What’s the biggest problem that publishers have with writers?
Is it technical errors in submitted manuscripts? No.
Is it missing deadlines? No.
Is it not being able to quickly get hold of writers to deal with urgent queries? No.
Is it stubbornness from writers about necessary changes in their work? No.
It’s the expectations of writers. It’s what writers think is going to happen AFTER they get published.
Many of us have grown up in an ‘instant gratification’ society. If we want to order something, we can do so immediately on the internet; if we need an answer to a question, we can look it up on our smart phones; if we desire to communicate to someone, the means to do so instantaneously is at our fingertips.
I recall that, in my youth, if you wanted to order something you had to go into a shop or write a letter. If you wanted to know something, you usually had to put your query aside until you could get to a public library or reach an encyclopaedia. To communicate required letters and patience. If you wanted to get hold of someone urgently, you had to go and see them or find a public telephone — that’s if the person you were trying to reach had a phone of their own — I think I was about 15 years old before we even had a landline phone at home. Life didn’t grind to a halt: certain things moved more slowly, for sure, but the main thing was that expectations were very different.
With the advent of the world wide web and the various devices we carry around connect with it, our own expectancy of gratification has shortened to almost zero. Governments even promise us faster broadband connections as though they were a human right. Everything moves faster, with even greater speeds on the horizon.
This affects publishing. Very few writers are still living in the slower world of letters and patience. Most expect that, once the book is written and the manuscript handed over (by instantaneous email rather than by post) things will move swiftly —and by ‘things’, they mean cash coming in from book sales.
There’s often a lot of anxiety these days when that doesn’t happen. Firstly, most publishers take time to properly process a manuscript to remove errors and to format the thing correctly — I have yet to receive an error-free manuscript despite the sincere efforts of writers to present one. Then there are various technical procedures involved with transforming that manuscript into a book which can be sold. But the main concern from writers occurs after all that has occurred and the book has been released. Anticipating an avalanche of sales, the writer nervously checks his or her email several times a day to see if there are any reports.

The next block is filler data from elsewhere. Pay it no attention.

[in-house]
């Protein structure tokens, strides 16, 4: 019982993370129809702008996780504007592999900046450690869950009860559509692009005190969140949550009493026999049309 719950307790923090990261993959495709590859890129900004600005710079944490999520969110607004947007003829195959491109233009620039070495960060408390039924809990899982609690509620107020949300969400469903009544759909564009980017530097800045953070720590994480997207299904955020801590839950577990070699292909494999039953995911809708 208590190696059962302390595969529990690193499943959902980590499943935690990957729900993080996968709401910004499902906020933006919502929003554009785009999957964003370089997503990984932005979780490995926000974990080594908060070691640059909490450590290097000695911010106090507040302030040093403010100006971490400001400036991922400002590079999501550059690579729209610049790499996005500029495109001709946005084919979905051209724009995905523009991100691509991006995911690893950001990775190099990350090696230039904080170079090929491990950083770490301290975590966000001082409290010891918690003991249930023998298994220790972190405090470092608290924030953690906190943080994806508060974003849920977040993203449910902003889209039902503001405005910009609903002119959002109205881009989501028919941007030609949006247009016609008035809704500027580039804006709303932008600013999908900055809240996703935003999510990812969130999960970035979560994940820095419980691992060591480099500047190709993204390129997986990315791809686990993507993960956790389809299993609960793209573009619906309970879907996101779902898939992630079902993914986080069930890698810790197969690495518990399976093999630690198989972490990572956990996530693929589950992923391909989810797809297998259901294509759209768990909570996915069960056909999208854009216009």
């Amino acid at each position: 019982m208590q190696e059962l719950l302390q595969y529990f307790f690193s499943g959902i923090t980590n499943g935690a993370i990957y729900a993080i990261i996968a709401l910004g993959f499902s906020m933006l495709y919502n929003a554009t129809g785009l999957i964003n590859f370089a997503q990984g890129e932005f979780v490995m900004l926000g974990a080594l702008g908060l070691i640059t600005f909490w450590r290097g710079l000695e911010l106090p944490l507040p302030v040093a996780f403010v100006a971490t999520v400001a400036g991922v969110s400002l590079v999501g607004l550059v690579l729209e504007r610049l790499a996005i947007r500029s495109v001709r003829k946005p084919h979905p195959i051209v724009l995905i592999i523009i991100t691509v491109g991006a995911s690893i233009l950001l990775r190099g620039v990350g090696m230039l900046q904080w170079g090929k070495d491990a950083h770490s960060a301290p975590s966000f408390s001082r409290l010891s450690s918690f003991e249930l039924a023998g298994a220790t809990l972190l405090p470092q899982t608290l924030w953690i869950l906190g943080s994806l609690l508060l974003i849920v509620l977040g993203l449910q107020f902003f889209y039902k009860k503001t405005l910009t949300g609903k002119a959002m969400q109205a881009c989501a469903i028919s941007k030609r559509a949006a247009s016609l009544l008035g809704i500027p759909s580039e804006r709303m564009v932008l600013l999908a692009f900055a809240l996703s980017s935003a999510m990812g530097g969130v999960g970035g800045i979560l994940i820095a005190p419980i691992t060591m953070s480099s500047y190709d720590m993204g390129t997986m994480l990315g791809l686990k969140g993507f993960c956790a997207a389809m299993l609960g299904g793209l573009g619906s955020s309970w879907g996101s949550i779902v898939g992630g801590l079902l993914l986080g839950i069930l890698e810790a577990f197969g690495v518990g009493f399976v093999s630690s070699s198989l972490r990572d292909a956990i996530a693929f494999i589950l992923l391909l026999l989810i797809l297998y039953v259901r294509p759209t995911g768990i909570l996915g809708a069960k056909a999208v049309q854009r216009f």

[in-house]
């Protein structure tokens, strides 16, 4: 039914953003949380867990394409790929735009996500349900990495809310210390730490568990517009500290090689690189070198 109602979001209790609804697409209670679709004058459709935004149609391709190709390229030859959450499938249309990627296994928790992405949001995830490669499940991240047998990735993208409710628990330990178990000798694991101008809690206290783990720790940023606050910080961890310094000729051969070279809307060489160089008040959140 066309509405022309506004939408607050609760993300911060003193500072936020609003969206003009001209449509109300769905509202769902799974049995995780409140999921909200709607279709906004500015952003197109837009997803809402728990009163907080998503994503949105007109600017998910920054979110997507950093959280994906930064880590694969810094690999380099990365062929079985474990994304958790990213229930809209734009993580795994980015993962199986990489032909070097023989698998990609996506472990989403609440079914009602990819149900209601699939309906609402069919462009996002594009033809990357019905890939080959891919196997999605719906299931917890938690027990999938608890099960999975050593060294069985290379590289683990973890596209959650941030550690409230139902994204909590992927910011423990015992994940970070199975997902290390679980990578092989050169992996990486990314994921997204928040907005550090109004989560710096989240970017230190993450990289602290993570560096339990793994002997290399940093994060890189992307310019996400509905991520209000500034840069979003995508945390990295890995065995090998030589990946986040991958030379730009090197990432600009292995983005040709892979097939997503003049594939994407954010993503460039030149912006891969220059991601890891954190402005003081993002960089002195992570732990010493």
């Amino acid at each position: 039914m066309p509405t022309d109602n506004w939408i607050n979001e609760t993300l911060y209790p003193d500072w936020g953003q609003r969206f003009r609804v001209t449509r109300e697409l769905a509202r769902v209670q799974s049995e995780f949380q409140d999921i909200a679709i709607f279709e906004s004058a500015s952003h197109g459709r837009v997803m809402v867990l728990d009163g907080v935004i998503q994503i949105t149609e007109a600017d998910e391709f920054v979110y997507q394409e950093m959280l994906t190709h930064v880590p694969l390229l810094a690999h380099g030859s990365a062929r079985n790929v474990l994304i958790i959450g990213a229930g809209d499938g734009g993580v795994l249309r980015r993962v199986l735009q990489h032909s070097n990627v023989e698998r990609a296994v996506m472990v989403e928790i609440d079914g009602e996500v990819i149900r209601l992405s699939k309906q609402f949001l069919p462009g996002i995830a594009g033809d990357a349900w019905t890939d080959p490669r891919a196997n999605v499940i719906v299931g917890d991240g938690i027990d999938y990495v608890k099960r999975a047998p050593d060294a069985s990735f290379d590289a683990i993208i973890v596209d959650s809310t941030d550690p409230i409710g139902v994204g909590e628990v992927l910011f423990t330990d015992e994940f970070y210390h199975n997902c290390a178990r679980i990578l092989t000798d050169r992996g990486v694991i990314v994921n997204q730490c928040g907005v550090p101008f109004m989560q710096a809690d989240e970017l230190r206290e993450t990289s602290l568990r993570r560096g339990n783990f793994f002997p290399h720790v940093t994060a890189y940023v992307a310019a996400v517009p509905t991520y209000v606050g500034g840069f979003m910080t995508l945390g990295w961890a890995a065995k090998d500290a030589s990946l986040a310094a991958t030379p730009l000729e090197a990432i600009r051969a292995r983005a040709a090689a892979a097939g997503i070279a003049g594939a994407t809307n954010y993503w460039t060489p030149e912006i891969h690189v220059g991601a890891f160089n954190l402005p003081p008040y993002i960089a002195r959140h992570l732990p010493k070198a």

The first few days after a book is released are full of excitement. Then a kind of post-natal depression sets in. Nothing happens, and the realisation dawns that their book is not going to be an overnight bestseller.
Anticipation gradually converts into frustration. Many writers introvert and begin to wonder about the quality of their own work; some grow angry and resentful towards the publisher; a few are so disappointed that they give up writing. There’s a scale here which many writers slowly descend, from being curious about and desiring success, down to a feeling that such a thing was impossible, and then even further down to pushing their work away and denying it.
I don’t know of any career that doesn’t require preparation of some kind. Manual labour probably needs the smallest runway, but apart from that, whatever a person intends to make money from usually takes quite a while to prepare for and perhaps even longer to reach viable levels in income terms. Whether you’re aiming to be a doctor, a musician, a computer programmer or a shop assistant, some training and apprenticing is normally involved. What is always included is Time — Time from the initial steps to the fruition of a good income coming in from whatever it is.
But writers, engaged in the alchemical task of pulling ideas and images out of thin air and turning them into words and worlds on a page, for some reason expect the same sorcery to continue working until money appears in a similarly magical fashion in their bank accounts. To build a career out of our own imaginations is quite a feat — it’s probably much easier to engage in manual labour or even train as a technician of some kind, in terms of material cause and effect. Writers are expecting their customers — readers — to pay hard cash in exchange for the most ephemeral of products: fiction.
So what should writers’ expectations be? And how exactly does one build a career as a writer?
We’ll look at that in Part Two.